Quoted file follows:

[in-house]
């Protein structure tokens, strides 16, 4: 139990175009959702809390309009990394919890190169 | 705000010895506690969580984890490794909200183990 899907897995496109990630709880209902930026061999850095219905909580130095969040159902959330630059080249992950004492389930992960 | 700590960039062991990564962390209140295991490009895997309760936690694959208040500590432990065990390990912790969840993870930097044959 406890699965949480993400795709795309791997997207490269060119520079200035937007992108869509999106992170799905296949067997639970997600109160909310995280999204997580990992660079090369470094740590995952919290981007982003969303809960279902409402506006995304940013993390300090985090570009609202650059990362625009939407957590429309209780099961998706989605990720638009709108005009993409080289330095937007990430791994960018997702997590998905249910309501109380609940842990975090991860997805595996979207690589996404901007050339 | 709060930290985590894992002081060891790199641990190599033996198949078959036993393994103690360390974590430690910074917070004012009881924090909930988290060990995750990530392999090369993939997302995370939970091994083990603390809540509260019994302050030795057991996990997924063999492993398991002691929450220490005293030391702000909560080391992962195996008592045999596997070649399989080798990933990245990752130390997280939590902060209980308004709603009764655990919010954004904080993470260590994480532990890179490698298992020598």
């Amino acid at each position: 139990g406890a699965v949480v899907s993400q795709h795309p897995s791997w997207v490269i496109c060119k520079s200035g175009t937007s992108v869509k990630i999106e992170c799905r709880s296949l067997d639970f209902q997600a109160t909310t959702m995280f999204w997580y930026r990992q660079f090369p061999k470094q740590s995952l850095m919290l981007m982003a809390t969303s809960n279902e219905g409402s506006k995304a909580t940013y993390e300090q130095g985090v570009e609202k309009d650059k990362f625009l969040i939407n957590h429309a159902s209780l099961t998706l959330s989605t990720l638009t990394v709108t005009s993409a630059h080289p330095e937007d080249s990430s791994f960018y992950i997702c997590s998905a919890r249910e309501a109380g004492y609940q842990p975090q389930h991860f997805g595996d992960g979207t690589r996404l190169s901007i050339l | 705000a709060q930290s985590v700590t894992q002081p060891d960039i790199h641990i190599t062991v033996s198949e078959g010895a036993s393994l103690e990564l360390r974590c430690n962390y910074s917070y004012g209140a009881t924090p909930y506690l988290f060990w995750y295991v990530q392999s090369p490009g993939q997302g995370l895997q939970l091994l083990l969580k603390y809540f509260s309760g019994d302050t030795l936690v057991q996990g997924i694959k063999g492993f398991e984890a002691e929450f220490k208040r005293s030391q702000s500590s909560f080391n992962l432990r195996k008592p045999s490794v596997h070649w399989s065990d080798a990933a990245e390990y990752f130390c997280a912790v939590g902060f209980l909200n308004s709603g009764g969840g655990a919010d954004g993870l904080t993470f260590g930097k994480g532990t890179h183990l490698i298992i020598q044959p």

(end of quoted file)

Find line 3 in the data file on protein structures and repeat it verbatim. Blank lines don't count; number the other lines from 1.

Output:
């Amino acid at each position: 139990g406890a699965v949480v899907s993400q795709h795309p897995s791997w997207v490269i496109c060119k520079s200035g175009t937007s992108v869509k990630i999106e992170c799905r709880s296949l067997d639970f209902q997600a109160t909310t959702m995280f999204w997580y930026r990992q660079f090369p061999k470094q740590s995952l850095m919290l981007m982003a809390t969303s809960n279902e219905g409402s506006k995304a909580t940013y993390e300090q130095g985090v570009e609202k309009d650059k990362f625009l969040i939407n957590h429309a159902s209780l099961t998706l959330s989605t990720l638009t990394v709108t005009s993409a630059h080289p330095e937007d080249s990430s791994f960018y992950i997702c997590s998905a919890r249910e309501a109380g004492y609940q842990p975090q389930h991860f997805g595996d992960g979207t690589r996404l190169s901007i050339l | 705000a709060q930290s985590v700590t894992q002081p060891d960039i790199h641990i190599t062991v033996s198949e078959g010895a036993s393994l103690e990564l360390r974590c430690n962390y910074s917070y004012g209140a009881t924090p909930y506690l988290f060990w995750y295991v990530q392999s090369p490009g993939q997302g995370l895997q939970l091994l083990l969580k603390y809540f509260s309760g019994d302050t030795l936690v057991q996990g997924i694959k063999g492993f398991e984890a002691e929450f220490k208040r005293s030391q702000s500590s909560f080391n992962l432990r195996k008592p045999s490794v596997h070649w399989s065990d080798a990933a990245e390990y990752f130390c997280a912790v939590g902060f209980l909200n308004s709603g009764g969840g655990a919010d954004g993870l904080t993470f260590g930097k994480g532990t890179h183990l490698i298992i020598q044959p």